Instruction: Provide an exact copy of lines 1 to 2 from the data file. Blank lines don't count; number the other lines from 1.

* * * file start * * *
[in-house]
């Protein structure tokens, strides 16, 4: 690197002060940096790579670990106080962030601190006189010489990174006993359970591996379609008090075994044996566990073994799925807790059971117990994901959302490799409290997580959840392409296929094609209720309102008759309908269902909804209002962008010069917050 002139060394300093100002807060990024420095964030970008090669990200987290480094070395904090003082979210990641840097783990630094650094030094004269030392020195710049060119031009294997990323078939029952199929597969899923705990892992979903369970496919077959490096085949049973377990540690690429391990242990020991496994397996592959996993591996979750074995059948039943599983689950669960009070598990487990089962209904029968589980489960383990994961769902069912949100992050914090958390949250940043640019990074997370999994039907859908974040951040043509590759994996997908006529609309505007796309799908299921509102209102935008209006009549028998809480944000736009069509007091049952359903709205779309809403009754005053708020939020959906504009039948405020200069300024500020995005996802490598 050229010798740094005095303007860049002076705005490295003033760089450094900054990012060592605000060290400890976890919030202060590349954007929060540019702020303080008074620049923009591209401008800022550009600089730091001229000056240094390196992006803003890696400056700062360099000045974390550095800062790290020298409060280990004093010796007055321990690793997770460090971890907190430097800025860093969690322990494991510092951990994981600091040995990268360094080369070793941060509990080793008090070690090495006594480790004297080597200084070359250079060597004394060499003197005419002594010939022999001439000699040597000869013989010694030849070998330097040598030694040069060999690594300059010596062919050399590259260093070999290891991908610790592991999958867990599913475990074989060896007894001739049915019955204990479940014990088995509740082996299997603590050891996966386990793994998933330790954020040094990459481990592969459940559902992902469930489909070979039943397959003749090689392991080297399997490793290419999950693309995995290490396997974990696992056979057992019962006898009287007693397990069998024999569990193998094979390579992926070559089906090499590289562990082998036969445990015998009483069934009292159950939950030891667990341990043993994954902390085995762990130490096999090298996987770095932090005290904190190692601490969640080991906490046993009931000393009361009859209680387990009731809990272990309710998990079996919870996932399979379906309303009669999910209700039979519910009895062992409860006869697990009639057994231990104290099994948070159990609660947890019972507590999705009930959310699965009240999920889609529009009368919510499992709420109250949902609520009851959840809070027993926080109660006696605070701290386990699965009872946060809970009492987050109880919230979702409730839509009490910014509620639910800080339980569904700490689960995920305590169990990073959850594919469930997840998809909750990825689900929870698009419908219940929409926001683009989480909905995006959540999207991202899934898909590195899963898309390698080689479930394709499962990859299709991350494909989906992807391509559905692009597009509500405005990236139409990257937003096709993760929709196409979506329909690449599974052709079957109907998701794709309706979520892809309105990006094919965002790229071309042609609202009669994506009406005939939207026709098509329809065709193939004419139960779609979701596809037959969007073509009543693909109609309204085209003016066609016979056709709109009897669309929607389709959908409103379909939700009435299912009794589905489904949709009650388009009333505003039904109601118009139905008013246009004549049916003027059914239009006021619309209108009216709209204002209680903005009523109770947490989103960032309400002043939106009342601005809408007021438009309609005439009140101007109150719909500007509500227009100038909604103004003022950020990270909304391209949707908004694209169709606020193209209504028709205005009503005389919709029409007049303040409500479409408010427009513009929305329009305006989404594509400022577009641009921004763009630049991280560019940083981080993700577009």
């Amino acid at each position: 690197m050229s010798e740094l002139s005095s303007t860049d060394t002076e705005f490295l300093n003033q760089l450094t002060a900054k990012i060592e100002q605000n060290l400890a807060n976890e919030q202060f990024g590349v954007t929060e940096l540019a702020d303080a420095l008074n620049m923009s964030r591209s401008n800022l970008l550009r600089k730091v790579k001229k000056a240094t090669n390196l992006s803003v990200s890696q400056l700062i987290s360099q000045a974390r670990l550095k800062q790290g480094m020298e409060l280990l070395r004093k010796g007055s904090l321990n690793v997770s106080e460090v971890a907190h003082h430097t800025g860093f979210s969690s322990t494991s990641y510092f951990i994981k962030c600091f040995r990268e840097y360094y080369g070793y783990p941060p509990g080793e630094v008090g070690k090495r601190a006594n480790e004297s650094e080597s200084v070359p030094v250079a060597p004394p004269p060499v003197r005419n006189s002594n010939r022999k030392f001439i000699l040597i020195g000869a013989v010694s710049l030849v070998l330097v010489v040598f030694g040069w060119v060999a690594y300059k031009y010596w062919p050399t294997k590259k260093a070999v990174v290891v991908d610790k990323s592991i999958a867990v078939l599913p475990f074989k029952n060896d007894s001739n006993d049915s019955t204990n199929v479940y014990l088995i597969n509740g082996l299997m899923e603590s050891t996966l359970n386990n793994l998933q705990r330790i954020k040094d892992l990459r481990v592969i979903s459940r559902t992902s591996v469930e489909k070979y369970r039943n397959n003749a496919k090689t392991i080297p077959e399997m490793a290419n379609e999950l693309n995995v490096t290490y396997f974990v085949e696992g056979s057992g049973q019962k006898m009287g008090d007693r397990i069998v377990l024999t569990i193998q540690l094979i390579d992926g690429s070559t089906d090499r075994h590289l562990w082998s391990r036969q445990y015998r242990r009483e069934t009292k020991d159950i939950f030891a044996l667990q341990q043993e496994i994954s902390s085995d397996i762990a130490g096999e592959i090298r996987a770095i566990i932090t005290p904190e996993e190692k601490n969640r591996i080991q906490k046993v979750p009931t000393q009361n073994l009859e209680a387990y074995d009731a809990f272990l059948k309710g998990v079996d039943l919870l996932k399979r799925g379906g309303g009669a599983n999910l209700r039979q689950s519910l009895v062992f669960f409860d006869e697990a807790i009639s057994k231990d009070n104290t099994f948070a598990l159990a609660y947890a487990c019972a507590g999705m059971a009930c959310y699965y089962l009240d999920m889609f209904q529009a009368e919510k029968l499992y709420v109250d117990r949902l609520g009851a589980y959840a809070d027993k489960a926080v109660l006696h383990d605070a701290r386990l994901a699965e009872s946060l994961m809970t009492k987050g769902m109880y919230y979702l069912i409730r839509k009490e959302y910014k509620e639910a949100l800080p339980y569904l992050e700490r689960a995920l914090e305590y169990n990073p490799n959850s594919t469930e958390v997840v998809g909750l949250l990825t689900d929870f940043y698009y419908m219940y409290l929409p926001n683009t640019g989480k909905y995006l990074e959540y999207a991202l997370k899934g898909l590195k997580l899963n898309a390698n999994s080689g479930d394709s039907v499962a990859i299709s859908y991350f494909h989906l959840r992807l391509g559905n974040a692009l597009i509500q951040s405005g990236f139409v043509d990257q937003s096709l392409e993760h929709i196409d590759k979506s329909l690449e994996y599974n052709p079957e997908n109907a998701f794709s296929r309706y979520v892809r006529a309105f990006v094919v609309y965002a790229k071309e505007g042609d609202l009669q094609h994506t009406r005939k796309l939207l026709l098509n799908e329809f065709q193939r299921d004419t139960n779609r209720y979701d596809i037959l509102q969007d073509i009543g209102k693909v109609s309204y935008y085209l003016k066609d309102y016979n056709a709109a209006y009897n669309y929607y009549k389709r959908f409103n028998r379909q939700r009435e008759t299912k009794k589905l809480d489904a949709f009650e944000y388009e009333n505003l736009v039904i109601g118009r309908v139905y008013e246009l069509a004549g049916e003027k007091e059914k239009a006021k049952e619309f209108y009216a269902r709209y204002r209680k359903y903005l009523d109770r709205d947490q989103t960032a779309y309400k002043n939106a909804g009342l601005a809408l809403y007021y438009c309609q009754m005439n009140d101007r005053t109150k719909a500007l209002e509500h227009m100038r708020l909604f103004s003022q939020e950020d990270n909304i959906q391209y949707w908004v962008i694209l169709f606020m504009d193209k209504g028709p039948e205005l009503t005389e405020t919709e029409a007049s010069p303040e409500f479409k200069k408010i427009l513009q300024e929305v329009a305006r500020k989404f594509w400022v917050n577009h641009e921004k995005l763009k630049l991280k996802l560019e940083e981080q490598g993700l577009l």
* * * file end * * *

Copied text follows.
[in-house]
């Protein structure tokens, strides 16, 4: 690197002060940096790579670990106080962030601190006189010489990174006993359970591996379609008090075994044996566990073994799925807790059971117990994901959302490799409290997580959840392409296929094609209720309102008759309908269902909804209002962008010069917050 002139060394300093100002807060990024420095964030970008090669990200987290480094070395904090003082979210990641840097783990630094650094030094004269030392020195710049060119031009294997990323078939029952199929597969899923705990892992979903369970496919077959490096085949049973377990540690690429391990242990020991496994397996592959996993591996979750074995059948039943599983689950669960009070598990487990089962209904029968589980489960383990994961769902069912949100992050914090958390949250940043640019990074997370999994039907859908974040951040043509590759994996997908006529609309505007796309799908299921509102209102935008209006009549028998809480944000736009069509007091049952359903709205779309809403009754005053708020939020959906504009039948405020200069300024500020995005996802490598 050229010798740094005095303007860049002076705005490295003033760089450094900054990012060592605000060290400890976890919030202060590349954007929060540019702020303080008074620049923009591209401008800022550009600089730091001229000056240094390196992006803003890696400056700062360099000045974390550095800062790290020298409060280990004093010796007055321990690793997770460090971890907190430097800025860093969690322990494991510092951990994981600091040995990268360094080369070793941060509990080793008090070690090495006594480790004297080597200084070359250079060597004394060499003197005419002594010939022999001439000699040597000869013989010694030849070998330097040598030694040069060999690594300059010596062919050399590259260093070999290891991908610790592991999958867990599913475990074989060896007894001739049915019955204990479940014990088995509740082996299997603590050891996966386990793994998933330790954020040094990459481990592969459940559902992902469930489909070979039943397959003749090689392991080297399997490793290419999950693309995995290490396997974990696992056979057992019962006898009287007693397990069998024999569990193998094979390579992926070559089906090499590289562990082998036969445990015998009483069934009292159950939950030891667990341990043993994954902390085995762990130490096999090298996987770095932090005290904190190692601490969640080991906490046993009931000393009361009859209680387990009731809990272990309710998990079996919870996932399979379906309303009669999910209700039979519910009895062992409860006869697990009639057994231990104290099994948070159990609660947890019972507590999705009930959310699965009240999920889609529009009368919510499992709420109250949902609520009851959840809070027993926080109660006696605070701290386990699965009872946060809970009492987050109880919230979702409730839509009490910014509620639910800080339980569904700490689960995920305590169990990073959850594919469930997840998809909750990825689900929870698009419908219940929409926001683009989480909905995006959540999207991202899934898909590195899963898309390698080689479930394709499962990859299709991350494909989906992807391509559905692009597009509500405005990236139409990257937003096709993760929709196409979506329909690449599974052709079957109907998701794709309706979520892809309105990006094919965002790229071309042609609202009669994506009406005939939207026709098509329809065709193939004419139960779609979701596809037959969007073509009543693909109609309204085209003016066609016979056709709109009897669309929607389709959908409103379909939700009435299912009794589905489904949709009650388009009333505003039904109601118009139905008013246009004549049916003027059914239009006021619309209108009216709209204002209680903005009523109770947490989103960032309400002043939106009342601005809408007021438009309609005439009140101007109150719909500007509500227009100038909604103004003022950020990270909304391209949707908004694209169709606020193209209504028709205005009503005389919709029409007049303040409500479409408010427009513009929305329009305006989404594509400022577009641009921004763009630049991280560019940083981080993700577009």